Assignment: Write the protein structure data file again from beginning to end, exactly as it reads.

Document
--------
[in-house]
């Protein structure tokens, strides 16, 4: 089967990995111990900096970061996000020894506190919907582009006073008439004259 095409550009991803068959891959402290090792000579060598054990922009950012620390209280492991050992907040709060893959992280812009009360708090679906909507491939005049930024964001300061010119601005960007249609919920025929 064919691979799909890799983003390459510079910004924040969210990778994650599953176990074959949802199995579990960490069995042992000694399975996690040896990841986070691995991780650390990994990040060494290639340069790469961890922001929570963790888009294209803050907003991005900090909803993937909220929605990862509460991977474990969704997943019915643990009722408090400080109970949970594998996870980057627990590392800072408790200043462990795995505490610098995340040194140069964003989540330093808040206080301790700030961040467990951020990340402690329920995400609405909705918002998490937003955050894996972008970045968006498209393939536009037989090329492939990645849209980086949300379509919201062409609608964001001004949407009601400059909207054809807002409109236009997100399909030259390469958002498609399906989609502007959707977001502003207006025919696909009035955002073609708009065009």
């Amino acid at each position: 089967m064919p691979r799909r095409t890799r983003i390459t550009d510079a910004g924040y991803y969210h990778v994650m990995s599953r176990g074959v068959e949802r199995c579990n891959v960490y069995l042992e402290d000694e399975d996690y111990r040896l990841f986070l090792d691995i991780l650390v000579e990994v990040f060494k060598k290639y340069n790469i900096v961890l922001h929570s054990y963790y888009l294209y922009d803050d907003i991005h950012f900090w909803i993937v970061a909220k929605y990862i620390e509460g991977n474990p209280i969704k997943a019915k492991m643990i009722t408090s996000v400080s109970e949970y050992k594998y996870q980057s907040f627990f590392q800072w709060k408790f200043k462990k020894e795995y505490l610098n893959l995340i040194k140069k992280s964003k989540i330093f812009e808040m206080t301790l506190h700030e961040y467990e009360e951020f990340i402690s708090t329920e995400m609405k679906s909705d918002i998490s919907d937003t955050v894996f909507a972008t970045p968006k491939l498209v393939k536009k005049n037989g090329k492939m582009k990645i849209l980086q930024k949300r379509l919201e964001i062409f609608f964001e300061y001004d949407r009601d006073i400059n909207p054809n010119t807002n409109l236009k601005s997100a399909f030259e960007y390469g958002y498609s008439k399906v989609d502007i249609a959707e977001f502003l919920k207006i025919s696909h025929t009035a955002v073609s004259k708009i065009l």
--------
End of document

[in-house]
């Protein structure tokens, strides 16, 4: 089967990995111990900096970061996000020894506190919907582009006073008439004259 095409550009991803068959891959402290090792000579060598054990922009950012620390209280492991050992907040709060893959992280812009009360708090679906909507491939005049930024964001300061010119601005960007249609919920025929 064919691979799909890799983003390459510079910004924040969210990778994650599953176990074959949802199995579990960490069995042992000694399975996690040896990841986070691995991780650390990994990040060494290639340069790469961890922001929570963790888009294209803050907003991005900090909803993937909220929605990862509460991977474990969704997943019915643990009722408090400080109970949970594998996870980057627990590392800072408790200043462990795995505490610098995340040194140069964003989540330093808040206080301790700030961040467990951020990340402690329920995400609405909705918002998490937003955050894996972008970045968006498209393939536009037989090329492939990645849209980086949300379509919201062409609608964001001004949407009601400059909207054809807002409109236009997100399909030259390469958002498609399906989609502007959707977001502003207006025919696909009035955002073609708009065009």
């Amino acid at each position: 089967m064919p691979r799909r095409t890799r983003i390459t550009d510079a910004g924040y991803y969210h990778v994650m990995s599953r176990g074959v068959e949802r199995c579990n891959v960490y069995l042992e402290d000694e399975d996690y111990r040896l990841f986070l090792d691995i991780l650390v000579e990994v990040f060494k060598k290639y340069n790469i900096v961890l922001h929570s054990y963790y888009l294209y922009d803050d907003i991005h950012f900090w909803i993937v970061a909220k929605y990862i620390e509460g991977n474990p209280i969704k997943a019915k492991m643990i009722t408090s996000v400080s109970e949970y050992k594998y996870q980057s907040f627990f590392q800072w709060k408790f200043k462990k020894e795995y505490l610098n893959l995340i040194k140069k992280s964003k989540i330093f812009e808040m206080t301790l506190h700030e961040y467990e009360e951020f990340i402690s708090t329920e995400m609405k679906s909705d918002i998490s919907d937003t955050v894996f909507a972008t970045p968006k491939l498209v393939k536009k005049n037989g090329k492939m582009k990645i849209l980086q930024k949300r379509l919201e964001i062409f609608f964001e300061y001004d949407r009601d006073i400059n909207p054809n010119t807002n409109l236009k601005s997100a399909f030259e960007y390469g958002y498609s008439k399906v989609d502007i249609a959707e977001f502003l919920k207006i025919s696909h025929t009035a955002v073609s004259k708009i065009l």